Hoover is credited with many great fishing quotes including the following: "Next to prayer, fishing is the most personal relationship of man"; and "Two months after you return from a fishing expedition you will begin again to think of the snowcap or the distant mountain peak, the glint of sunshine on the water, the excitement of the dark blue seas, and the glories of the forest. And then you buy more tackle and more clothes for the next year. There is no cure for these infections. And that big fish never shrinks."

A year before his death at the age of 91, he published Fishing for Fun - and to Wash Your Soul. He also wrote A Remedy for Disappearing Game Fishers, published in 1930, to advocate for game fish conservation. He was known for promoting the relaxing, life-enhancing benefits of fishing.

5) Andrew Jackson: Our 7th U.S. President makes our list in the "shooting" category - perhaps infamously in many ways. Jackson was a true military man familiar and fond of guns. "Old Hickory" was known for being tough-as-nails and wild - "a rough backwoodsman" - some in Congress would later recall. Jackson would often tell his military men: "Stand to your guns. Don't waste your ammunition, and see that every shot tells." He was also an expert horseman, no doubt because of his military work and time spent in America's frontier lands. He bred horses and raced them.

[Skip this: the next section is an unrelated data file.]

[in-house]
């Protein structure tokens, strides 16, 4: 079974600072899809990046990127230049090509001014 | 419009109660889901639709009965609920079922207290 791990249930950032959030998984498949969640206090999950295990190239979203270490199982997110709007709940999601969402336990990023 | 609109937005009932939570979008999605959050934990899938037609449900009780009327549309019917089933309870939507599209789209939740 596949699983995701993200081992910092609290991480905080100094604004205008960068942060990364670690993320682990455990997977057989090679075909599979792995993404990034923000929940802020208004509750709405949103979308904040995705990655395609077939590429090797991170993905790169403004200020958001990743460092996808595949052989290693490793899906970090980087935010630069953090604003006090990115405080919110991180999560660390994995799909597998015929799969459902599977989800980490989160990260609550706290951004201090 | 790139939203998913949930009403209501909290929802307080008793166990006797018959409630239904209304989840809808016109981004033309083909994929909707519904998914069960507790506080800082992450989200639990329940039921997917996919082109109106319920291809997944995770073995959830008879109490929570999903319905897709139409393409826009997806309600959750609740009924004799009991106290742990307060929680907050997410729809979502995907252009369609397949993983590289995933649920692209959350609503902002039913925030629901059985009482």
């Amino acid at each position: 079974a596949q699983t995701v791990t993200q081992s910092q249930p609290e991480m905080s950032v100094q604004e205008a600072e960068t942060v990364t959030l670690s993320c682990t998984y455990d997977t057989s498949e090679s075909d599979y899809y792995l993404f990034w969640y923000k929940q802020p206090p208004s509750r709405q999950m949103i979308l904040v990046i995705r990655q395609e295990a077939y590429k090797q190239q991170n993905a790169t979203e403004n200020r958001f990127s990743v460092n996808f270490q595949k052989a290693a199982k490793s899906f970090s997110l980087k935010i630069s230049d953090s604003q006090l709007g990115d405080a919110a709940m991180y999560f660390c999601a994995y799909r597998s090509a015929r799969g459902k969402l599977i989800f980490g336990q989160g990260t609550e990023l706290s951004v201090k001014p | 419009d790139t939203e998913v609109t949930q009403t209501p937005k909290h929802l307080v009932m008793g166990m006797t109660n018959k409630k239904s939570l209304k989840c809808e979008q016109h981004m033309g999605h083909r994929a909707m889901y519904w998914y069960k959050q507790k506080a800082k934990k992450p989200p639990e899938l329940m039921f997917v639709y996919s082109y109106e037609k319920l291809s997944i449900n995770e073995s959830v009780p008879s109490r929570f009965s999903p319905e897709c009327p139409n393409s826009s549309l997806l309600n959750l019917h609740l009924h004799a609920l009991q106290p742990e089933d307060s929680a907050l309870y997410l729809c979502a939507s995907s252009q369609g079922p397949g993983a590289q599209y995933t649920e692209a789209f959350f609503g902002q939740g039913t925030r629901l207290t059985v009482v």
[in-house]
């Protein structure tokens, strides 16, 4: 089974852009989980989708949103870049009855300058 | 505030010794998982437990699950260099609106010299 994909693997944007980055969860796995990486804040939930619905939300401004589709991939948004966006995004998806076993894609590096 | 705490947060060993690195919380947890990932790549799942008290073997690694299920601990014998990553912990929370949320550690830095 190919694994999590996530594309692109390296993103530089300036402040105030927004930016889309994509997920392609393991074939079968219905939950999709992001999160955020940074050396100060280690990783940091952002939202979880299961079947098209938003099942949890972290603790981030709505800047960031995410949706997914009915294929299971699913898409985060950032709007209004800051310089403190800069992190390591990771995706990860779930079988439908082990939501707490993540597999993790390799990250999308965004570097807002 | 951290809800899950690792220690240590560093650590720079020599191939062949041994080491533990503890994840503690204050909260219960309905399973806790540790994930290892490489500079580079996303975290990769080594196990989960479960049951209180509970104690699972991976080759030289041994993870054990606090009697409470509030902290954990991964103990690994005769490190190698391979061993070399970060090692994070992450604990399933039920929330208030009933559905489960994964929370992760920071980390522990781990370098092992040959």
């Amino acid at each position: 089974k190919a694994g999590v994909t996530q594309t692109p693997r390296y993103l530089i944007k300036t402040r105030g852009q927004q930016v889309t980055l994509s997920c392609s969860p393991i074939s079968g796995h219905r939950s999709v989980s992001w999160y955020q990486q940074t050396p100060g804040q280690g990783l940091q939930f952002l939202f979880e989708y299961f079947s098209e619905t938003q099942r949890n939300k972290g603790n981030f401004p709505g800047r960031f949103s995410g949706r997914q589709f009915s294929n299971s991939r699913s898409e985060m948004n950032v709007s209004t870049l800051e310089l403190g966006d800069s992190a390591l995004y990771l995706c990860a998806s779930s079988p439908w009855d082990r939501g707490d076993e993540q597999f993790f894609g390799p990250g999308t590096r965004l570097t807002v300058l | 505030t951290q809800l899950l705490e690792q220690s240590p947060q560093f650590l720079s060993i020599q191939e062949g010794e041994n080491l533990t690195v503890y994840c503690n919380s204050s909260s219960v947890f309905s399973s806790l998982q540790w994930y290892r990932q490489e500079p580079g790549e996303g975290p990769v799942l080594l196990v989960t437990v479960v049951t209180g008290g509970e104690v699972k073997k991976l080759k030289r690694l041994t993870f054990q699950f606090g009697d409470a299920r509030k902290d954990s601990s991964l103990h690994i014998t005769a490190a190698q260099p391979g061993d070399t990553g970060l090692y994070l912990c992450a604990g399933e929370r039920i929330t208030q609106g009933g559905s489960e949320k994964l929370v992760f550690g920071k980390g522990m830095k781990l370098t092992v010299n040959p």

Known for dueling, legend put his duels at 100 while historians say it was really around 15. Once in a duel, he got hit right in the chest, two inches from his heart. He didn't even fall, merely aimed his weapon and killed his opponent. The bullet couldn't be removed and remained in his chest his entire life. He was also the first known target of a presidential assassination attempt. The man approached Jackson with two pistols, both of which misfired. According to some accounts, Jackson proceeded to beat him senseless with his cane.

Once again, showing his infamous fiery side, he was quoted as saying about his life's regrets: "I have only two regrets: I didn't shoot Henry Clay and didn't hang John C. Calhoun."